Ryan Henry: Hmm. So how did things progress? Obviously you’re not the same man anymore. when did things start to turn around? You said that your wife, when she said, I hate you, and she said it again, was that a point where you started to make

Jonathan Hickory: that’s what made me start to think who am I? You know, what have I become?

it started to, it was, like I said, it was a slap in the face, a little bit of a reality check. and then as soon as we

got back from Disney World, uh, while I’m sort of processing what happened there,

I was pulled into the internal affairs office and this was the first time I had ever been in internal affairs in my entire career. at this point, I had been a police officer for probably 12 plus years. And,

They put a

uh, a voice recorder down, And they say, you know, you’re being investigated for conduct on becoming of an officer. and you know, you need to turn in your laptop and your your department cell phone and give us the passwords and the lock codes. And I was escorted back to my vehicle to get those items. Escorted back to the office again, and I was told I was not allowed to talk about the

investigation with anyone. And, that was it. and I knew what it

was about. I knew it was about in Fidelity.

I was allowed to go home early. and I got home and there’s no one home, daughter’s in I think kindergarten. And my wife’s at work and the whole house is just so quiet.

And I went to the bedroom and I can remember this voice in my head. You know, you’re gonna lose it all. you know, you’re gonna lose your. I had looked up the discipline for conduct unbecoming of an officer went all the way to termination.

I’m thinking you’re gonna lose your wife. She’s gonna find out, you’re gonna lose her. She’s gonna take your daughter and you’re gonna lose your daughter, and you have nothing left. and so there’s no coming back from this. And there was a voice in my

head saying, just end your life.

just end it and the gun’s right there. it was the darkest, I felt like there was a demonn in the room. I felt this dark presence. and as I’m sitting there like contemplating ending my life for the first time

ever, I’d never had these thoughts before. As I’m, as I’m having these suicidal thoughts, I see a vision of fire I didn’t understand what it was. now I think maybe it was a sneak preview of the gates of hell. but it scared me. Like it gave me like goosebumps and it just, whatever it was, it snapped me out of that moment. And I was like, if you do this,

there is no coming back. There is no second chance if you do this.

And others are gonna suffer. Like, what’s wrong with you? Why? So that was the moment when I, said to God, like, okay God. Like

if you’re real,I, I felt like you kind of suck. but I have screwed up my life so bad that I just don’t know what to do anymore.

And so I’m gonna give it over. Like, I, I haven’t done, I surrender it’s yours now, so, Good luck. God. Here you go.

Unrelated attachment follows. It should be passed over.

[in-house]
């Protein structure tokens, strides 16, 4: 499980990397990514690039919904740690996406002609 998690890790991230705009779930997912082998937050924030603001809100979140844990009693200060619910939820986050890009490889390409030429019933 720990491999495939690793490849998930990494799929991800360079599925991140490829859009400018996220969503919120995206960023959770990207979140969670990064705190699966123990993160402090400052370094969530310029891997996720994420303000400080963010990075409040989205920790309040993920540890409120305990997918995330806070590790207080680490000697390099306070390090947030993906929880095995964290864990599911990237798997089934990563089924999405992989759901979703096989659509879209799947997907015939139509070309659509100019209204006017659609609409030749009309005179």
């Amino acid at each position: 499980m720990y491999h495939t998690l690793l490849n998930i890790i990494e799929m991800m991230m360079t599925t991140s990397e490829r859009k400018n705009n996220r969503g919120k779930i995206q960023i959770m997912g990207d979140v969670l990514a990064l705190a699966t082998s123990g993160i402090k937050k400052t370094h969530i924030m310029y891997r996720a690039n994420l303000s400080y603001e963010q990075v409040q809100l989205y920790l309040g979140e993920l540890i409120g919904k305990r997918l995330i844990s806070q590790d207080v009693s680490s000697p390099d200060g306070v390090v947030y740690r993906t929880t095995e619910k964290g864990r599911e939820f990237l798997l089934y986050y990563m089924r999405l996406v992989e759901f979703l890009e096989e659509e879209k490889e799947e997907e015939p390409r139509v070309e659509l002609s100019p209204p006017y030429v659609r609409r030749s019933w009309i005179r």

Ryan Henry: Yeah. here you go. here’s some trash

Jonathan Hickory: you know, when my wife came home, I wasn’t gonna tell her what was going on, but I suddenly said, I wanna go to church with you.

And she’s looking at. Who are you and what have you done with my husband? Right. And so, uh, we started to go to church together and in the first church service it was of course, like the sermon was completely crafted for me, of course. uh, we always feel like that, I think.

But That was when, you know, I said, asked Jesus, into my heart and I went down and asked for prayer. That was the beginning of my, uh, relationship. With Jesus. And that was also when my life got a more difficult.

You know, it’s like spiritual warfare was, through the roof.

Ryan Henry: that day, what, did the pastor say that was so profound to you?

Jonathan Hickory: that day specifically, he was speaking, um, he was teaching out of, first Peter. And, uh, I actually have my book right here.

Ryan Henry: hmm.

Jonathan Hickory: I can read, let me read this passage. what spoke to me specifically was that he said, the pastor said in his message, God has the final word on your pain.

that really spoke to me because. pain was something that I just felt like my whole life was filled with, and I just had no escape from pain.

It was all I knew. and so when he said that, it really spoke to me. And then he also read, The following verse

from first Peter and he, he himself bore our sins in his body on the cross so that we might die to sin and to live to righteousness for by his wounds, you are healed. And that really like spoke to me because, I’m like, well, I need to be healed from all this pain and there’s nothing that I’ve been able to do all this drinking, all this, reckless behavior, all this foolishness, all these sins, you know, all these things that I’ve tried to do to try to heal this pain.

And here’s the answer right here in front of me. and so that was like the answer I. I could see the truth, I could see that he really believed what he was saying, and it really helped, me to, feel like I finally had found, the answer. But then he also said, for you were continually straying like